The Black Student Union of Massachusetts’s private Clark University is demanding school officials to “do more” for its black students, according to The College Fix.
The effort is led by students Ahiela Watson and Kadijha Kuanda. The BSU said their demands “do not come from a desire to be ‘trendy'” with the nationwide Black Lives Matter movement, but from the “lived experiences” of black Clark students.
According to Worcester Magazine, BSU President Watson said she was “microaggressed” as a learning assistant (a professor “routinely got her name wrong and often called her by the name of the only other Black woman on the team”), and reportedly added that with her position it feels like she’s “doing other people’s job for free.”
Those jobs to which Watson refers are what the BSU’s eight demands state.
They include the following:
(1) for University Police (UP) to cut ties to the Worcester Police Department,
(2) for UP to stop carrying weapons,
(3) for everyone hired by the university to undergo mandatory semi-annual anti-racism training,
(4) for all students to undergo cultural competency training every semester,
(5) for a BSU representative, a Black faculty or staff member to be part of the search for the new Chief of Police,
(6) for racial bias incident reports to undergo an investigation that can lead to disciplinary probation and that a BSU representative be present in the investigation,
(7) for the university to hire more Black mental health practitioners, and
(8) for the administration to report on its progress to students every semester.
Watson reportedly wanted her professor investigated for getting her name wrong (a reference to demand #6—the prof “never had the decency to ask or correct himself”).
The BSU president pointed out that at a student protest on October 12, white students recited an oath of black “allyship” in which they “vowed” to acknowledge their white privilege and to “protect Black bodies with their own in times of violent incidents.”
Regarding the first and second demands, Kuanda said that seeing armed law enforcement is “traumatizing” for black students, especially given the U.S.’s proclivity for violence against black people.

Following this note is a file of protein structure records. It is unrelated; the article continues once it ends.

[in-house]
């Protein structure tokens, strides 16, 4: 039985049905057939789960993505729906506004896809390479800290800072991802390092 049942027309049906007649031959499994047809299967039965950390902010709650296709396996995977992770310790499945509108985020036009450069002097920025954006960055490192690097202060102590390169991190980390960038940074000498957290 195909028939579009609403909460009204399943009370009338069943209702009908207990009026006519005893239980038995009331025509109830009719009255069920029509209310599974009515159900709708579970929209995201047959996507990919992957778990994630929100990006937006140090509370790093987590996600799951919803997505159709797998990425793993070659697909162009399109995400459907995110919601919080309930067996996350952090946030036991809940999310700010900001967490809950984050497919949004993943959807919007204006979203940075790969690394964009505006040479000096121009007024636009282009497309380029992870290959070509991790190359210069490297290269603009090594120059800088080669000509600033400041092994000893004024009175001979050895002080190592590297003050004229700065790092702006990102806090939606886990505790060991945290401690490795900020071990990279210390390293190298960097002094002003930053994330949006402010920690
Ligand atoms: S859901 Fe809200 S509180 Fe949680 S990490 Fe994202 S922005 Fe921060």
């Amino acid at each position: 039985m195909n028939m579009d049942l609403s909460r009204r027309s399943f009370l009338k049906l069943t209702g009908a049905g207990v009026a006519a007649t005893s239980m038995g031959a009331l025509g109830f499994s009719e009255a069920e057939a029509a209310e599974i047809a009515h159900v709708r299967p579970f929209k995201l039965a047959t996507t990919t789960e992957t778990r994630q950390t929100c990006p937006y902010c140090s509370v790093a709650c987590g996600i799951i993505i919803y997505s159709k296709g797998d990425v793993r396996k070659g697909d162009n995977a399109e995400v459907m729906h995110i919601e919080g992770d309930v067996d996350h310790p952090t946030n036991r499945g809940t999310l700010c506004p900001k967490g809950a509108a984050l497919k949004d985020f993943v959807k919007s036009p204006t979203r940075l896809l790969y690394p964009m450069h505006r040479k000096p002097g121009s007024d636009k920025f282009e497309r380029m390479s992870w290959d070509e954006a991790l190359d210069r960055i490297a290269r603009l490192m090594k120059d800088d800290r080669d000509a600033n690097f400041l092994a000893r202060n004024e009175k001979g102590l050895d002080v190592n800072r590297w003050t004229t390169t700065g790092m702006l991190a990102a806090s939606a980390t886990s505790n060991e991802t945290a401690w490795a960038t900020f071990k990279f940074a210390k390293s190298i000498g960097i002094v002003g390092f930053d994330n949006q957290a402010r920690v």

Originally from Germany, Kuanda added that George Floyd’s death made her feel “very alone and beaten down” and that the country in which she chose to study “just naturally hates” her.
She has pondered remaining in the U.S. after graduation, but in Germany, where she admits racism is not discussed as often as here, “at least Black people aren’t shot and killed by police on a regular basis.”
The peculiar idea that black people are being shot and killed at a high rate is not only false, but the data seems to suggest the exact opposite. There were fewer than 13 unarmed black men shot in 2019—and of those 13 people, it is uncertain how many still posed a danger to an officer or others in their community.
This is compared to 22 unarmed white men who were shot during the same year, yet this particular number appears to be irrelevant, as it does not fit the narrative currently being pushed by anti-police advocates.
One Black Lives Matter advocate, Yusra Khogali, even went a bit further, charging white people with being “subhumxn.” The Post Millennial reported on Khogali’s comments about white people, who said: “Whiteness is not humxness … in fact, white skin is sub-humxn.”
“White ppl are recessive genetic defects. this is factual … white ppl need white supremacy as a mechanism to protect their survival as a people because all they can do is produce themselves. black ppl simply through their dominant genes can literally wipe out the white race if we had the power to.”